4 188 Khokhlova and Kouznetsova a) b) c) Figure 2. Field photographies of the pits studied. a) Savromatian paleosol; b) Late-Sarmatian paleosol; c) modern Dark Kastanozem. large calcic features consist of many smaller size features. Boundaries between the small-size calcic features are marked by mobile microcrystalline calcite. All this diversity of calcic pedofeatures can be found in the same horizon of the Savromatian paleosols (Figure 5a, b). The soil mass is considerably impregnated by calcite grains but the boundaries between calcic features and plasma are abrupt (Figure 5c). Under the SEM, the calcic features in the Savromatian paleosols look as a compact homogeneous mass of crystals with small rounded hollows on the feature surface (Figure 5d). Calcite crystals have different size, imperfect habit, and some planes formed at different phases of crystal growth. Some of the crystals have etching pits (Figure 5e). The most characterizing peculiarity of calcic features morphology that occurs only in the Savromatian paleosols is the presence of desiccation cracks that divide a feature into parts (Figure 5f). The morphological habit of WSSs of the upper and Figure 3. Morphometric data of carbonate accumulations (white soft spots, WSSs) occuring in Bk horizons from modern Dark Kastanozems and from paleosols buried at different time.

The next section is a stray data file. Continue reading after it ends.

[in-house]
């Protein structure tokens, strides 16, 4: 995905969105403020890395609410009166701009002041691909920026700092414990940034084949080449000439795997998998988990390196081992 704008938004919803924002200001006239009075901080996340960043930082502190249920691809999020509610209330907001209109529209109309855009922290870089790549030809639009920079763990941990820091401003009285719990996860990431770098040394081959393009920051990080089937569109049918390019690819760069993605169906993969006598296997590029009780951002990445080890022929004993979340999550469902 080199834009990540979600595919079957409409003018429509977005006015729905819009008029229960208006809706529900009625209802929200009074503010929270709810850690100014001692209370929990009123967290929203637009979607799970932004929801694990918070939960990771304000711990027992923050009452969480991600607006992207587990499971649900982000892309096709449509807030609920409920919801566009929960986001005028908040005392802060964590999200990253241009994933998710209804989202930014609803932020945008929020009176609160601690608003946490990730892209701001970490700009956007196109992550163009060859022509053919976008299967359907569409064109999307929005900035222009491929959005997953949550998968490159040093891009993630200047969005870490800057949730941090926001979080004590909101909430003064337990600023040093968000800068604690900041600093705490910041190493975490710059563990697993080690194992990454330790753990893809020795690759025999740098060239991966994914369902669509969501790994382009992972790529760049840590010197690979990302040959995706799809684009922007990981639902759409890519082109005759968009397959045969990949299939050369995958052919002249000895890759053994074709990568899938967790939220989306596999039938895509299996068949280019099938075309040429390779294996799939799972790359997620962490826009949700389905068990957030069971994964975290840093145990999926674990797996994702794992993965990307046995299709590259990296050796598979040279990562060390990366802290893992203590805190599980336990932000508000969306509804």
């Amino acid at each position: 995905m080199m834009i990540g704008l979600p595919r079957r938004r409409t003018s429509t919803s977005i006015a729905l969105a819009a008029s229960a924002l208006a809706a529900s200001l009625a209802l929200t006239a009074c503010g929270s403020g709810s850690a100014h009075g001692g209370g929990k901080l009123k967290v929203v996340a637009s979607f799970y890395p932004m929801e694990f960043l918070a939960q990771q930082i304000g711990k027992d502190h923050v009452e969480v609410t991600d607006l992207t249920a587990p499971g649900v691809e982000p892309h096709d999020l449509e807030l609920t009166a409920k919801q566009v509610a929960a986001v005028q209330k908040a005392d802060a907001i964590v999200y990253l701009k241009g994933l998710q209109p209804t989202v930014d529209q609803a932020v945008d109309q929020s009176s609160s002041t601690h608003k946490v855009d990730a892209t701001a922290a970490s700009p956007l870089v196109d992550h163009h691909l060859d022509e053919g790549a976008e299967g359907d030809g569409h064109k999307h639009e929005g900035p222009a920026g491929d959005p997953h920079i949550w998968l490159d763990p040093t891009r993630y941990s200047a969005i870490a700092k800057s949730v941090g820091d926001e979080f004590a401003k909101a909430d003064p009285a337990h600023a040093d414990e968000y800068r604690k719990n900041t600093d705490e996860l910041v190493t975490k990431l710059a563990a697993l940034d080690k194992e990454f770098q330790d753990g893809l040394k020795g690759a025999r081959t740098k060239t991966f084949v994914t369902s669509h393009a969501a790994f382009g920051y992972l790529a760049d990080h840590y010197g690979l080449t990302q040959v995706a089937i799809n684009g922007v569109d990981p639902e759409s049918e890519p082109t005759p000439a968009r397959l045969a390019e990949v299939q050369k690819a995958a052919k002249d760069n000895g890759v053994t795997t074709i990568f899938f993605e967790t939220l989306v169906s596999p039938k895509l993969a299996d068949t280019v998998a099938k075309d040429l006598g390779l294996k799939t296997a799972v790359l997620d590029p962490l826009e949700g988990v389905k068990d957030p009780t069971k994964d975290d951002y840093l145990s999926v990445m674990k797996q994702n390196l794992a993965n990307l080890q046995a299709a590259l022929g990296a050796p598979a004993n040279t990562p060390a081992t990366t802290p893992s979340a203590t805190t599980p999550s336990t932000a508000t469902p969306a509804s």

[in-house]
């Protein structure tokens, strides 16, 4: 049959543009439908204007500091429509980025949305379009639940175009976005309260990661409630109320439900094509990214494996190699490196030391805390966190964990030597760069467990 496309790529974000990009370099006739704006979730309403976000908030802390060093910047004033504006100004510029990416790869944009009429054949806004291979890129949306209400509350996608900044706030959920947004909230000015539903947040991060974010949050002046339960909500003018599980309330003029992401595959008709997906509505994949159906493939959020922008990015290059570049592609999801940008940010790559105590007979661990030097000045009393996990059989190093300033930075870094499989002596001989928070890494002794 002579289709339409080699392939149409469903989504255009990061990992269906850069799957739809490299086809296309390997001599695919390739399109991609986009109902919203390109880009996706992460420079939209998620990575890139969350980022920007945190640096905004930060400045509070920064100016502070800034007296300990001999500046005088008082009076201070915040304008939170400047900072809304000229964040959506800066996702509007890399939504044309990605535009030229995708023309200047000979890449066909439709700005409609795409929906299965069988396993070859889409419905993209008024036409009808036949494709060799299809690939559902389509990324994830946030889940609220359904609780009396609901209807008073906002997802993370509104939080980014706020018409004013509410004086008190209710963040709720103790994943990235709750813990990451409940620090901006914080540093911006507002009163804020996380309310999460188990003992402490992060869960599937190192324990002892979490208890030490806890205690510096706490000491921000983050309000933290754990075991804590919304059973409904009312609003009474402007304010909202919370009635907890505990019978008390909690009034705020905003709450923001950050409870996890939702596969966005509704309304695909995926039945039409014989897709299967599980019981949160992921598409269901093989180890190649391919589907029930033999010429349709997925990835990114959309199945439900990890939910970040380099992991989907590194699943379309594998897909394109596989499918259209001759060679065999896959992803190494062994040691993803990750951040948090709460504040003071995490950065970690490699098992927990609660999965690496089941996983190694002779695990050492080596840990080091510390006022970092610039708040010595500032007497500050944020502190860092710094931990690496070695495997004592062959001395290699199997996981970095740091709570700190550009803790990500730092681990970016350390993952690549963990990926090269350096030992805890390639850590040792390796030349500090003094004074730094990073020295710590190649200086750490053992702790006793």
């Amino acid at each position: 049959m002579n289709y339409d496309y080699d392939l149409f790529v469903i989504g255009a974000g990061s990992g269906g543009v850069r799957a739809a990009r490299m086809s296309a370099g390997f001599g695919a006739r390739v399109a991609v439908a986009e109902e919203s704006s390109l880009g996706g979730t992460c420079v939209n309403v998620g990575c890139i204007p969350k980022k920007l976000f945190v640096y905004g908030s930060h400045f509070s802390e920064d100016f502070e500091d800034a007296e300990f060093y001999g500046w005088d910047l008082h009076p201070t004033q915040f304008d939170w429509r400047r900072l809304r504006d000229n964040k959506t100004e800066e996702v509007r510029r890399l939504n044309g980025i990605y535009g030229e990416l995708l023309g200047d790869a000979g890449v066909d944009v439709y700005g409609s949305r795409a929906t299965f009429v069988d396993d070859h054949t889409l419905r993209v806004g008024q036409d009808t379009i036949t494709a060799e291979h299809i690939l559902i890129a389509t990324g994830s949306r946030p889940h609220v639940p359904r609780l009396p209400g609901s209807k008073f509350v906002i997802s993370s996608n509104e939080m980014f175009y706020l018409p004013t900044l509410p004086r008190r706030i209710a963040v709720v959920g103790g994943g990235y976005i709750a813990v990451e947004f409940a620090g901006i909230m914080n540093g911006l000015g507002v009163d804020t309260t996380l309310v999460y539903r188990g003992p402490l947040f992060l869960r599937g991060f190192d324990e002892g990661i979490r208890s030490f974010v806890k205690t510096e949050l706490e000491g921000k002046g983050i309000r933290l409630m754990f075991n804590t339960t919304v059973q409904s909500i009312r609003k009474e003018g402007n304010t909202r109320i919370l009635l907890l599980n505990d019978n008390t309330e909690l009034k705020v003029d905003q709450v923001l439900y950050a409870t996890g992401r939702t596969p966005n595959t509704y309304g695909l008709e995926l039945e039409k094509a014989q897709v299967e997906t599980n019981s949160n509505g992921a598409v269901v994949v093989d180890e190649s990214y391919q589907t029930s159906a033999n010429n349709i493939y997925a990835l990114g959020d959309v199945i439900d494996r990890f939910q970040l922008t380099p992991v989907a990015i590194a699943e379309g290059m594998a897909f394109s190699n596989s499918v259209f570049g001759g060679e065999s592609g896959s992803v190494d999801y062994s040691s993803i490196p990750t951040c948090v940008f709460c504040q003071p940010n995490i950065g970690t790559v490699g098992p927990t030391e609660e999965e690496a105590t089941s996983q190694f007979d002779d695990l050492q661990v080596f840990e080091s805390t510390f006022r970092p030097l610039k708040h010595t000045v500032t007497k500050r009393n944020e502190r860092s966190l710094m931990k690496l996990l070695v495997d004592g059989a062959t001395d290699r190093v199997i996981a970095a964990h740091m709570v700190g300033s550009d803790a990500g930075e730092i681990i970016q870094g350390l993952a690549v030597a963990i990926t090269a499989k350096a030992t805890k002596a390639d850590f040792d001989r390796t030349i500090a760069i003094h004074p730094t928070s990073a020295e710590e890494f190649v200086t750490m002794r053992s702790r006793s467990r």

5 Carbonate accumulation morphology in a soil chronosequence in the southern Pre-Ural, Russia 189 Figure 4. The chronology and pattern of average WSSs characteristics in Bk horizons in the soil chronosequence. lower groups of the Late Sarmatian paleosols differs clearly, as shown in Figure 3. Mesomorphologically, the WSSs in the paleosols of the upper group are surrounded with a halo of dissolved and redeposited calcite crystals whereas the WSSs of the lower group mostly do not have such halos. In thin section, the samples of the lower group of Late Sarmatian paleosols show relatively homogenous internal fabric of calcic features, weakly expressed cracks, clusters of microcrystalline calcite located in few voids (Figure 6a), and abrupt boundaries between features and soil mass (Figure 6b). Under the SEM, the surface of features in Bk horizons of the lower group is homogenous, without cracks, and covered with a thick layer of equal, elongated, and perfect calcite crystals (Figure 6c, d). In these paleosols, the process of a new calcic feature developing on a grain of another mineral was observed. The other mineral grains were observed partially covered with calcite crystals (Figure 6e) or completely covered (Figure 6f). In the samples of the upper group of Late Sarmatian paleosols, the large calcic features are conglomerates of small bounded features. These conglomerates are rather compact and, while rare, voids with separated microcrystalline calcite grains may occur inside (Figure 7a). Large calcic features consisting of loose packed small ones and without microcrystalline calcite inside of voids are also present (Figure 7b). The calcic features have clear signs of dissolution: some scours and cracks occur on the surface of features, and calcite crystals have irregular indented edges and etching pits (Figure 7c, d). Micromorphologically, the modern Dark Kastanozems show signs of total calcic feature dissolution in the upper part of Bk horizons. Many calcite crystals are present in voids and the boundaries between calcic features and soil mass are diffuse (Figure 8a). Internal fabric of calcic features is characterized by the presence of large cracks with dissolving calcite crystals and small cracks that are just marked (Figure 8b). In the lower part of the Bk horizon, the process of calcic features decomposition is observable. The boundary between the feature and soil mass is diffuse (Figure 8c), but no mobile calcite crystals are observed in the voids of the SM (Figure 8d). Under SEM, the modern soil has the largest scours and cracks, and fell into separate pieces, in contrast with the compact calcic features observed in the Savromatian and Late Sarmatian paleosols (Figure 8e). Under the largest magnification, calcite crystals on the surface of the feature have different sizes plus etching pits on the edges (Figure 8f). The thermal analyses demonstrate that the highest calcite contents in WSSs and the lowest in the SM occur in the Late Sarmatian paleosols (Table 1). Decomposition temperatures of WSSs in the Savromatian paleosols are the lowest, indicating that calcite crystalline lattice of the WSSs is imperfect and disordered compared to the Late Sarmatian paleosols and modern Dark Kastanozems. On the contrary, the WSSs of the Late Sarmatian paleosols showed the highest temperatures at the end of structural decomposition, which indicates a more perfect structure of calcite lattice.